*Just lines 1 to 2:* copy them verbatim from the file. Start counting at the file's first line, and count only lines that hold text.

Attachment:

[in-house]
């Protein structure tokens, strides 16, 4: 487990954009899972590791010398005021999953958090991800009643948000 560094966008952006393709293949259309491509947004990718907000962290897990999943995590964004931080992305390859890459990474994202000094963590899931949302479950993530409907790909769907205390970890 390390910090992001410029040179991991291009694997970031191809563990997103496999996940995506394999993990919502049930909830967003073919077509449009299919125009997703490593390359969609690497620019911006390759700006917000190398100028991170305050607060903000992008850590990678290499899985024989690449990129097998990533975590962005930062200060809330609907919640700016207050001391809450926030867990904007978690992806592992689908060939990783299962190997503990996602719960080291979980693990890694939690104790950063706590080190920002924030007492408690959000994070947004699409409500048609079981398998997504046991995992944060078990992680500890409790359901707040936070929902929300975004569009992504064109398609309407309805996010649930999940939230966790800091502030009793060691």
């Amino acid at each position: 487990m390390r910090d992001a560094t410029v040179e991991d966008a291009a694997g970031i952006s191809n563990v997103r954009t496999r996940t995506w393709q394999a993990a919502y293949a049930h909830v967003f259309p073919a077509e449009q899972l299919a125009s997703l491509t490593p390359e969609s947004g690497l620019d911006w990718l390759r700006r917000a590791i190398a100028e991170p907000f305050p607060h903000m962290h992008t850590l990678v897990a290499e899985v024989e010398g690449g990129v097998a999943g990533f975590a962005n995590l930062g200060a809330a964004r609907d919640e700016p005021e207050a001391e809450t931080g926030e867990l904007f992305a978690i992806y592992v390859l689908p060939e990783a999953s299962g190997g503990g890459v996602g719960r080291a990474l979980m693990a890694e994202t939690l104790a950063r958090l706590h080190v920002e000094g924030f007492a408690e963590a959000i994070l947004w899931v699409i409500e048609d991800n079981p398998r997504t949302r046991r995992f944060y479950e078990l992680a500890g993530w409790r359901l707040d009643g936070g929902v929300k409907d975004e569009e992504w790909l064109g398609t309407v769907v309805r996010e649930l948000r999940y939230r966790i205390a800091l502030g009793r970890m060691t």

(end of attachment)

[in-house]
């Protein structure tokens, strides 16, 4: 487990954009899972590791010398005021999953958090991800009643948000 560094966008952006393709293949259309491509947004990718907000962290897990999943995590964004931080992305390859890459990474994202000094963590899931949302479950993530409907790909769907205390970890 390390910090992001410029040179991991291009694997970031191809563990997103496999996940995506394999993990919502049930909830967003073919077509449009299919125009997703490593390359969609690497620019911006390759700006917000190398100028991170305050607060903000992008850590990678290499899985024989690449990129097998990533975590962005930062200060809330609907919640700016207050001391809450926030867990904007978690992806592992689908060939990783299962190997503990996602719960080291979980693990890694939690104790950063706590080190920002924030007492408690959000994070947004699409409500048609079981398998997504046991995992944060078990992680500890409790359901707040936070929902929300975004569009992504064109398609309407309805996010649930999940939230966790800091502030009793060691």